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Bank criminals sail away on their yachts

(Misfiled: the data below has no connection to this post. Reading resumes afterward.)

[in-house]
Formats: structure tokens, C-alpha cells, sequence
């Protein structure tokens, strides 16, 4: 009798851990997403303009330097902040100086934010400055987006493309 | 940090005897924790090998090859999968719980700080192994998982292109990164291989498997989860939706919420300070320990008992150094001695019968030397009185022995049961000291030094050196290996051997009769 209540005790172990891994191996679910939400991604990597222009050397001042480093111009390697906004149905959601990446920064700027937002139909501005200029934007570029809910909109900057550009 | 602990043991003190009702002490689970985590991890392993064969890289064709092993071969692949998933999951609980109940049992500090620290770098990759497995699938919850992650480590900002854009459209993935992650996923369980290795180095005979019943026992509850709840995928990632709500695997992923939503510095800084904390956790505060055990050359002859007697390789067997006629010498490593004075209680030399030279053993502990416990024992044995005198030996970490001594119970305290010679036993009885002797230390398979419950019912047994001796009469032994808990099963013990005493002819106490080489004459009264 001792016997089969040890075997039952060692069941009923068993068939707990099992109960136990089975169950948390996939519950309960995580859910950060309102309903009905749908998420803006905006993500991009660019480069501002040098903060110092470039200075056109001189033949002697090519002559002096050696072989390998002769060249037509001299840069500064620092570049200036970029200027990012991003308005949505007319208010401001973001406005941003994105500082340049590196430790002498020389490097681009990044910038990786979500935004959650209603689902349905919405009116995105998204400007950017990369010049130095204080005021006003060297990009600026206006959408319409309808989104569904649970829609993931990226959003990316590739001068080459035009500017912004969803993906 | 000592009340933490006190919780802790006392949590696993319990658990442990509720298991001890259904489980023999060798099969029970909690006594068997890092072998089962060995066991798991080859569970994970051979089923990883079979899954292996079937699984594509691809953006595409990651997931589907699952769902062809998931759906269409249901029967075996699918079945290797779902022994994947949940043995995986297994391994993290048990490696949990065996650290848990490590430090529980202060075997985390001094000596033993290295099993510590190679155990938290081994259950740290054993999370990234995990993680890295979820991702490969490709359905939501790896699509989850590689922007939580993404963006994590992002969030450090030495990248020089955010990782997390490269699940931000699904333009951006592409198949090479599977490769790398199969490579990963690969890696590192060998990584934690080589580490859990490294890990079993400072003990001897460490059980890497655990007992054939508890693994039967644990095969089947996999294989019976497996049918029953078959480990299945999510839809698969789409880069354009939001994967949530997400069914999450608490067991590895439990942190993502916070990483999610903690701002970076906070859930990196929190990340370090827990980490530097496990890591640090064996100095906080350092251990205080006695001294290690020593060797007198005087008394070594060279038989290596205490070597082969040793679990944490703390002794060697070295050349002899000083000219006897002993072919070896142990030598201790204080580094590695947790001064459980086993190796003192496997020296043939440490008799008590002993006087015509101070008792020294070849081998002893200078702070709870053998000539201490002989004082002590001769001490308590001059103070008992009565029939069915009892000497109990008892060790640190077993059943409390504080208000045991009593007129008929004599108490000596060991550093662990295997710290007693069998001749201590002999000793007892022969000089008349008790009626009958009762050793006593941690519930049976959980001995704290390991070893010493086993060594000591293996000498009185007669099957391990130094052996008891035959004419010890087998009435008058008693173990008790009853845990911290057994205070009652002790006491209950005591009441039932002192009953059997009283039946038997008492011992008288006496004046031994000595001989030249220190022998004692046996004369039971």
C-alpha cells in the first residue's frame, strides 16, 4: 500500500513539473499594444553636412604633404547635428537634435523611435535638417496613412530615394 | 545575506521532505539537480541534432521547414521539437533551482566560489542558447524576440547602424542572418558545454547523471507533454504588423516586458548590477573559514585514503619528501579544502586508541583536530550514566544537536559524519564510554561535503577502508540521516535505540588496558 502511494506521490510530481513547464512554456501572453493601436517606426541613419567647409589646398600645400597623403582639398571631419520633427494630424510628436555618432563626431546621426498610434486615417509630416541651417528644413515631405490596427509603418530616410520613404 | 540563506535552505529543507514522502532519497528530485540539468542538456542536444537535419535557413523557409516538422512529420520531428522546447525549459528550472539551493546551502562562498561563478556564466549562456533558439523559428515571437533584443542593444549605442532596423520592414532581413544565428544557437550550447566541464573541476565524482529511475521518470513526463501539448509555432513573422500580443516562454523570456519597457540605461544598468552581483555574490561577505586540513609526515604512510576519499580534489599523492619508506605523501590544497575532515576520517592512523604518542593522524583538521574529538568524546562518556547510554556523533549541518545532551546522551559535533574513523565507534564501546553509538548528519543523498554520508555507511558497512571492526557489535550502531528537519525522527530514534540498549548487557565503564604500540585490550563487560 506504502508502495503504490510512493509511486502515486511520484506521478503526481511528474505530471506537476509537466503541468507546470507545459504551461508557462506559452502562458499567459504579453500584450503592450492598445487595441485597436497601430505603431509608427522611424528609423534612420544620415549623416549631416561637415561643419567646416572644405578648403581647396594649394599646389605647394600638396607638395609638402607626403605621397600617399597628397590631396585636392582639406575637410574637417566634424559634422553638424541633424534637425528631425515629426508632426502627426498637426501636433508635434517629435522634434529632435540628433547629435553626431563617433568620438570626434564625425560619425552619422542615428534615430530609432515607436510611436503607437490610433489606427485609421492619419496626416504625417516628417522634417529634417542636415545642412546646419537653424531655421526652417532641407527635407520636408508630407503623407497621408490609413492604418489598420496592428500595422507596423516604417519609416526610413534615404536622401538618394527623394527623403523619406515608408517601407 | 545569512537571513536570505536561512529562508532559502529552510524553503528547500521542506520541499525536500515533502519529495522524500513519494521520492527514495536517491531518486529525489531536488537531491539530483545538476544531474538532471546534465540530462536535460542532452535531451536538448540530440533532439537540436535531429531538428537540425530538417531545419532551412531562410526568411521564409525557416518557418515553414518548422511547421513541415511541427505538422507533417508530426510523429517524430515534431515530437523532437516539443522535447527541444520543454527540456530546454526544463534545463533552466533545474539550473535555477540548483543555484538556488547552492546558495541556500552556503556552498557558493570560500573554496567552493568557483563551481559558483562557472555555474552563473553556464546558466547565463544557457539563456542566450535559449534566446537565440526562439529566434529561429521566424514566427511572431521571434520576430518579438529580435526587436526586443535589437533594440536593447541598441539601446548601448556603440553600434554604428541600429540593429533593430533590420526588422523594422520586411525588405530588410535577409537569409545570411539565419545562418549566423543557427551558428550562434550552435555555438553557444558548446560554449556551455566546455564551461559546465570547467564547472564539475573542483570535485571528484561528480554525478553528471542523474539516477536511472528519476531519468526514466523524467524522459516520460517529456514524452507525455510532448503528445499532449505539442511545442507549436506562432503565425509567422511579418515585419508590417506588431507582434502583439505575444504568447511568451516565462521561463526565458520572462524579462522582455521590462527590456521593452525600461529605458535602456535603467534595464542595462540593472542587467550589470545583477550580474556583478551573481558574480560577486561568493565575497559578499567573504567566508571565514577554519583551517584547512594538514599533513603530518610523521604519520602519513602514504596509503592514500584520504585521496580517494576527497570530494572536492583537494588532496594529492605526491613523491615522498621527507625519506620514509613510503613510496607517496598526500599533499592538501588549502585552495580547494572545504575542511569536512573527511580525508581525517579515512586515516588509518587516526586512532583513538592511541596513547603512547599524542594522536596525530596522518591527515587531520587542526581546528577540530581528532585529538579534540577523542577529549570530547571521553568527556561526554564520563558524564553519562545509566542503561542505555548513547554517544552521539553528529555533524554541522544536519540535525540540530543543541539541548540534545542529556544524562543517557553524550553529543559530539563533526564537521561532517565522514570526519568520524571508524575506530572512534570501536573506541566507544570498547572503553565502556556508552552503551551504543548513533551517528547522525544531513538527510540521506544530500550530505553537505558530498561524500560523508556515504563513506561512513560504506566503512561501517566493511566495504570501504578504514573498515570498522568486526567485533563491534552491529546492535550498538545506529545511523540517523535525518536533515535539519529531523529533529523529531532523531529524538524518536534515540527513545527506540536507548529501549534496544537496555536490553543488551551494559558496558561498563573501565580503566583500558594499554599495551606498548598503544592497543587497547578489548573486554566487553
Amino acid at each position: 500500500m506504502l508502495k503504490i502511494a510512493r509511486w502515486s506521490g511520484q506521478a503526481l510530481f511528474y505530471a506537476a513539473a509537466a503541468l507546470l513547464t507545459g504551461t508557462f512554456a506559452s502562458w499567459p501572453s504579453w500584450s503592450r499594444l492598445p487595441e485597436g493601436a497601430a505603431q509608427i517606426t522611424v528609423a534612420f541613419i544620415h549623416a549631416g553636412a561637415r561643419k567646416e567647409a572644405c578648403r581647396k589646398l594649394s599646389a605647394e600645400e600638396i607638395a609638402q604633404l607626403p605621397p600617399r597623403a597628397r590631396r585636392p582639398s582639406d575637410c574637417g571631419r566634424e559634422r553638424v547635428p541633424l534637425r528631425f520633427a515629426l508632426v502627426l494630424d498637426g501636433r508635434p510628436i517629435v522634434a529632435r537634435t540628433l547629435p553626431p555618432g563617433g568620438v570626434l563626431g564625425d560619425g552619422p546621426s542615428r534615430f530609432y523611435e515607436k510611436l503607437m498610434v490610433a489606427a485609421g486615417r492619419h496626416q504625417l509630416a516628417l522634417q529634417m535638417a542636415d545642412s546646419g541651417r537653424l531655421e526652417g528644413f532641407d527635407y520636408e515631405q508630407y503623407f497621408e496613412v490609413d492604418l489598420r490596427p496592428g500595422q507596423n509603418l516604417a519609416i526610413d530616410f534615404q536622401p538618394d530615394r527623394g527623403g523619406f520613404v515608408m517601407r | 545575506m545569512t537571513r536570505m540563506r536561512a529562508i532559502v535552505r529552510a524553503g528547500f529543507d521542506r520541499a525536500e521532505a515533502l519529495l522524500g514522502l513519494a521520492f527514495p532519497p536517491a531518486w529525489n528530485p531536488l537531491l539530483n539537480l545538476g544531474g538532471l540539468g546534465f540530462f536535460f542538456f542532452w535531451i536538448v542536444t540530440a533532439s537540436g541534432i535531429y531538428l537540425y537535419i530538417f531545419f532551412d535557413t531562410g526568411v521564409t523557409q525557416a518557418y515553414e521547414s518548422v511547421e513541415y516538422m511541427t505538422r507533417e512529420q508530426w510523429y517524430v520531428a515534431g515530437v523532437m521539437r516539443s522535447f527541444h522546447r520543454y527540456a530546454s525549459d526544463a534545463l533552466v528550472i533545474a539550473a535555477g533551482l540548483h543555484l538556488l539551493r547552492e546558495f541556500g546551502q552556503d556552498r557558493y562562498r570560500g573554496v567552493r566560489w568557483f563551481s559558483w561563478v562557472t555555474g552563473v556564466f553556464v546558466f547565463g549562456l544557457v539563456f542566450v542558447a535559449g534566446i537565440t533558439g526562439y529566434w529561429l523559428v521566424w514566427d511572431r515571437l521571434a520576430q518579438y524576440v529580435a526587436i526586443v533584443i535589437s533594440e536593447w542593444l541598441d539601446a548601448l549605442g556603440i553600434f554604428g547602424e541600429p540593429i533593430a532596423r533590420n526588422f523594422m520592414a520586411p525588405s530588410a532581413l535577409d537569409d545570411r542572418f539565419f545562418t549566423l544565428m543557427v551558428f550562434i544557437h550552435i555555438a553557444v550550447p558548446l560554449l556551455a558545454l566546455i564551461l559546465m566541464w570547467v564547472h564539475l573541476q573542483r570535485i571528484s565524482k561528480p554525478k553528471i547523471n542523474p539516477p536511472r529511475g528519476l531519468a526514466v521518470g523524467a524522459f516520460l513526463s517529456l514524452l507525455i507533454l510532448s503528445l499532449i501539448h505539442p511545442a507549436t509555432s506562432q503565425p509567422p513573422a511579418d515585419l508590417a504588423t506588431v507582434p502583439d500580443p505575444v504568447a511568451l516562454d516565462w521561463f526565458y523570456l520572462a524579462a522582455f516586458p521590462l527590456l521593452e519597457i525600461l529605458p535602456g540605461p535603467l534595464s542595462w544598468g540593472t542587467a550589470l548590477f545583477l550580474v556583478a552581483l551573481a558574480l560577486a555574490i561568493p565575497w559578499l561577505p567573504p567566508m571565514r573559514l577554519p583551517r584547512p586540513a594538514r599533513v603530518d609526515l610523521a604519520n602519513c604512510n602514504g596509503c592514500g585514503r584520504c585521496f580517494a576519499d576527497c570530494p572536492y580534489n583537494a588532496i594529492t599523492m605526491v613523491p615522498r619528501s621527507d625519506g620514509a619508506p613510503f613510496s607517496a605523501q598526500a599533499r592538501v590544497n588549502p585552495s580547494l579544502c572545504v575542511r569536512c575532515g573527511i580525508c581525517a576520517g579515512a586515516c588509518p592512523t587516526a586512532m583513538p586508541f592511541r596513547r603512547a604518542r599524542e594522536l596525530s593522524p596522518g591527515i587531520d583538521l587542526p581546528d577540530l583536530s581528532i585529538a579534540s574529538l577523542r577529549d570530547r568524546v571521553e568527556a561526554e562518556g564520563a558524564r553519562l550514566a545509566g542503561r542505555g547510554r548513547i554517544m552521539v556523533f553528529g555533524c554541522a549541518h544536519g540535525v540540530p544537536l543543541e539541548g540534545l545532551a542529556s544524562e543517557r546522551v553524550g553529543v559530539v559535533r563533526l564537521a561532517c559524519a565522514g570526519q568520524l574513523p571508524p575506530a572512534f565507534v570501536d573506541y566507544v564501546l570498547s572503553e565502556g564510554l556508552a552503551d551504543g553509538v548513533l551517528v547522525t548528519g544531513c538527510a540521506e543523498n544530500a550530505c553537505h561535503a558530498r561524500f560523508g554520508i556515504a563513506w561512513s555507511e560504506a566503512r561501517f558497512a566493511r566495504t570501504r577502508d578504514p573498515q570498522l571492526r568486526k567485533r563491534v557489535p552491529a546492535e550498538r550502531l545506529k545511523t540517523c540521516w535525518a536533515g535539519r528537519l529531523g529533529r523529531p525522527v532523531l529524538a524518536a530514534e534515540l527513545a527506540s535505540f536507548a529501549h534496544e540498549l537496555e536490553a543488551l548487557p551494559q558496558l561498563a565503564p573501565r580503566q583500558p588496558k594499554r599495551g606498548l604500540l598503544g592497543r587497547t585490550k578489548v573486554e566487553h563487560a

Over the next few days I will be involved in transferring some of the major IT infrastructure for my research centre from our Newcastle office to our Melbourne office. This is the first stage of our plan to virtualise our server capacity – reducing costs, making it easier to manage, and giving us more independence in our new multi-campus structure. Sounds like fun doesn’t it. Not! It also wasn’t much fun reading the documents published by the UK Financial Services Authority (FSA) and the US Department of Justice last week concerning their investigations into the UBS LIBOR manipulation scandal. We read of widespread criminality and a total disregard for ethics and values. The authorities have, however, seen fit to go soft on the bank and will prosecute only a few it seems when many were involved. The point is that this is not the isolated act of a rogue trader or two. Criminality and greed is embedded in the culture of the financial sector and only major reform will get rid of it. That reform should start with the withdrawal of the license of USB to operate and then progressively the outlawing of the derivatives market and the scaling back of what banks can legally be involved in. Such major reform will not happen but until we get close to it the bad boys will continue to run loose.

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